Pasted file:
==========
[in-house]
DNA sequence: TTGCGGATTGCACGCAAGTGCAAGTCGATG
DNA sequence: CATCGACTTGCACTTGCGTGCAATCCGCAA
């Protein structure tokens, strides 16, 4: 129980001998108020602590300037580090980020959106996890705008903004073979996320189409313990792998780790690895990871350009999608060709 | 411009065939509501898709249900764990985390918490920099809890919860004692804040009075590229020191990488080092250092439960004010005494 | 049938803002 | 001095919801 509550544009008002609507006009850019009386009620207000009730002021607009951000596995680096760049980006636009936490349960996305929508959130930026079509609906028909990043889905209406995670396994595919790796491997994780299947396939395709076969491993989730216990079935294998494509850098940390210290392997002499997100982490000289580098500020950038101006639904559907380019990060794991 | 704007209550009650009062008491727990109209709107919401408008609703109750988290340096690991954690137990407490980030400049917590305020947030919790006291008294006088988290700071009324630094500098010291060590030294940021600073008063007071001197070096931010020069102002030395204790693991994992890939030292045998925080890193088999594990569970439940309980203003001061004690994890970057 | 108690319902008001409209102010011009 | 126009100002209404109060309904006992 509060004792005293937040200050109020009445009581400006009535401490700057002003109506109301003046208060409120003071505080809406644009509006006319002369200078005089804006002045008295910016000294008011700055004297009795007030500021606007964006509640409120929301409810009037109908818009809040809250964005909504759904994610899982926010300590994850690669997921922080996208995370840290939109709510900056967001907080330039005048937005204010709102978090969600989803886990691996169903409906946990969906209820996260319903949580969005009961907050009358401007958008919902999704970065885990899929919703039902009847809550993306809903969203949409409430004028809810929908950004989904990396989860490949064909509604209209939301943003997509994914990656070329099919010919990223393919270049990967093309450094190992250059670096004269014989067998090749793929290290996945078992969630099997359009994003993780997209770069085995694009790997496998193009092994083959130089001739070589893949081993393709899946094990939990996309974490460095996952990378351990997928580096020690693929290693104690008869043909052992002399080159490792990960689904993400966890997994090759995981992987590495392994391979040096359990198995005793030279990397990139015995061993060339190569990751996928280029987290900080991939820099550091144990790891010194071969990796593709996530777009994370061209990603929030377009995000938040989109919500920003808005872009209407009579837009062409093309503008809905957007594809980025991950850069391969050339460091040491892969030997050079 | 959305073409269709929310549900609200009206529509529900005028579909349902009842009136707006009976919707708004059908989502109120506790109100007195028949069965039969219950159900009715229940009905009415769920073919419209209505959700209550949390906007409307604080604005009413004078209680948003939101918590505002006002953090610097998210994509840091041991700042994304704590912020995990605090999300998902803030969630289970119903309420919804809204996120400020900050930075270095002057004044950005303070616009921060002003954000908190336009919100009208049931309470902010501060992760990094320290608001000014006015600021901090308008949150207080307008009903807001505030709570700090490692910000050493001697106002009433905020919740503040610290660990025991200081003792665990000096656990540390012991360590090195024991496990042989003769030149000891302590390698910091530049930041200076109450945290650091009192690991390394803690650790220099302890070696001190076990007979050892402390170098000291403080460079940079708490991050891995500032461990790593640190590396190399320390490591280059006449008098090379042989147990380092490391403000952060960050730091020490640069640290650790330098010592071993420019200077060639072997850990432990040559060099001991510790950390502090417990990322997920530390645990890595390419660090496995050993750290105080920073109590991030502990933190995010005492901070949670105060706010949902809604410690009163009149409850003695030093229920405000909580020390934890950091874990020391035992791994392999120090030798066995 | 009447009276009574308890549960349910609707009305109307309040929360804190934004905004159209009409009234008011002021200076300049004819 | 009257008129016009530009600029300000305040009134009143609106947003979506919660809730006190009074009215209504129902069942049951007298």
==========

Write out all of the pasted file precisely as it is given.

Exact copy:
[in-house]
DNA sequence: TTGCGGATTGCACGCAAGTGCAAGTCGATG
DNA sequence: CATCGACTTGCACTTGCGTGCAATCCGCAA
């Protein structure tokens, strides 16, 4: 129980001998108020602590300037580090980020959106996890705008903004073979996320189409313990792998780790690895990871350009999608060709 | 411009065939509501898709249900764990985390918490920099809890919860004692804040009075590229020191990488080092250092439960004010005494 | 049938803002 | 001095919801 509550544009008002609507006009850019009386009620207000009730002021607009951000596995680096760049980006636009936490349960996305929508959130930026079509609906028909990043889905209406995670396994595919790796491997994780299947396939395709076969491993989730216990079935294998494509850098940390210290392997002499997100982490000289580098500020950038101006639904559907380019990060794991 | 704007209550009650009062008491727990109209709107919401408008609703109750988290340096690991954690137990407490980030400049917590305020947030919790006291008294006088988290700071009324630094500098010291060590030294940021600073008063007071001197070096931010020069102002030395204790693991994992890939030292045998925080890193088999594990569970439940309980203003001061004690994890970057 | 108690319902008001409209102010011009 | 126009100002209404109060309904006992 509060004792005293937040200050109020009445009581400006009535401490700057002003109506109301003046208060409120003071505080809406644009509006006319002369200078005089804006002045008295910016000294008011700055004297009795007030500021606007964006509640409120929301409810009037109908818009809040809250964005909504759904994610899982926010300590994850690669997921922080996208995370840290939109709510900056967001907080330039005048937005204010709102978090969600989803886990691996169903409906946990969906209820996260319903949580969005009961907050009358401007958008919902999704970065885990899929919703039902009847809550993306809903969203949409409430004028809810929908950004989904990396989860490949064909509604209209939301943003997509994914990656070329099919010919990223393919270049990967093309450094190992250059670096004269014989067998090749793929290290996945078992969630099997359009994003993780997209770069085995694009790997496998193009092994083959130089001739070589893949081993393709899946094990939990996309974490460095996952990378351990997928580096020690693929290693104690008869043909052992002399080159490792990960689904993400966890997994090759995981992987590495392994391979040096359990198995005793030279990397990139015995061993060339190569990751996928280029987290900080991939820099550091144990790891010194071969990796593709996530777009994370061209990603929030377009995000938040989109919500920003808005872009209407009579837009062409093309503008809905957007594809980025991950850069391969050339460091040491892969030997050079 | 959305073409269709929310549900609200009206529509529900005028579909349902009842009136707006009976919707708004059908989502109120506790109100007195028949069965039969219950159900009715229940009905009415769920073919419209209505959700209550949390906007409307604080604005009413004078209680948003939101918590505002006002953090610097998210994509840091041991700042994304704590912020995990605090999300998902803030969630289970119903309420919804809204996120400020900050930075270095002057004044950005303070616009921060002003954000908190336009919100009208049931309470902010501060992760990094320290608001000014006015600021901090308008949150207080307008009903807001505030709570700090490692910000050493001697106002009433905020919740503040610290660990025991200081003792665990000096656990540390012991360590090195024991496990042989003769030149000891302590390698910091530049930041200076109450945290650091009192690991390394803690650790220099302890070696001190076990007979050892402390170098000291403080460079940079708490991050891995500032461990790593640190590396190399320390490591280059006449008098090379042989147990380092490391403000952060960050730091020490640069640290650790330098010592071993420019200077060639072997850990432990040559060099001991510790950390502090417990990322997920530390645990890595390419660090496995050993750290105080920073109590991030502990933190995010005492901070949670105060706010949902809604410690009163009149409850003695030093229920405000909580020390934890950091874990020391035992791994392999120090030798066995 | 009447009276009574308890549960349910609707009305109307309040929360804190934004905004159209009409009234008011002021200076300049004819 | 009257008129016009530009600029300000305040009134009143609106947003979506919660809730006190009074009215209504129902069942049951007298």